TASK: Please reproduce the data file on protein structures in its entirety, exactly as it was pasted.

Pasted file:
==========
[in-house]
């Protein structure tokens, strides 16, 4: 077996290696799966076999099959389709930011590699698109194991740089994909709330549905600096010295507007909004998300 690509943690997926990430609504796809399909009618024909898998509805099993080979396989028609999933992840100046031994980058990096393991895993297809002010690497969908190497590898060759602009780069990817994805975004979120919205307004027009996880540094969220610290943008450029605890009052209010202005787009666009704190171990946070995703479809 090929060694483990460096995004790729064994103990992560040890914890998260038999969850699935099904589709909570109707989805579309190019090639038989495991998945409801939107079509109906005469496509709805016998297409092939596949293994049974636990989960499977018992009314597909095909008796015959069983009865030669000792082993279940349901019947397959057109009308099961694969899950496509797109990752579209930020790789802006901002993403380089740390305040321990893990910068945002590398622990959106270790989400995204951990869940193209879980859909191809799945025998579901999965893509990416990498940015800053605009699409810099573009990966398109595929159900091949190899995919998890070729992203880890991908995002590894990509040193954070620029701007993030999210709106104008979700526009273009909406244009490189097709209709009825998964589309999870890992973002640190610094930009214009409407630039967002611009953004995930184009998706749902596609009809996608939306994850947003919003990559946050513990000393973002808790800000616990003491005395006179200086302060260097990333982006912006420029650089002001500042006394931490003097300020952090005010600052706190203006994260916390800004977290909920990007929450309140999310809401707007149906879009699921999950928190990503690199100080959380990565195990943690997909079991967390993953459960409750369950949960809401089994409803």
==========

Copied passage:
[in-house]
């Protein structure tokens, strides 16, 4: 077996290696799966076999099959389709930011590699698109194991740089994909709330549905600096010295507007909004998300 690509943690997926990430609504796809399909009618024909898998509805099993080979396989028609999933992840100046031994980058990096393991895993297809002010690497969908190497590898060759602009780069990817994805975004979120919205307004027009996880540094969220610290943008450029605890009052209010202005787009666009704190171990946070995703479809 090929060694483990460096995004790729064994103990992560040890914890998260038999969850699935099904589709909570109707989805579309190019090639038989495991998945409801939107079509109906005469496509709805016998297409092939596949293994049974636990989960499977018992009314597909095909008796015959069983009865030669000792082993279940349901019947397959057109009308099961694969899950496509797109990752579209930020790789802006901002993403380089740390305040321990893990910068945002590398622990959106270790989400995204951990869940193209879980859909191809799945025998579901999965893509990416990498940015800053605009699409810099573009990966398109595929159900091949190899995919998890070729992203880890991908995002590894990509040193954070620029701007993030999210709106104008979700526009273009909406244009490189097709209709009825998964589309999870890992973002640190610094930009214009409407630039967002611009953004995930184009998706749902596609009809996608939306994850947003919003990559946050513990000393973002808790800000616990003491005395006179200086302060260097990333982006912006420029650089002001500042006394931490003097300020952090005010600052706190203006994260916390800004977290909920990007929450309140999310809401707007149906879009699921999950928190990503690199100080959380990565195990943690997909079991967390993953459960409750369950949960809401089994409803």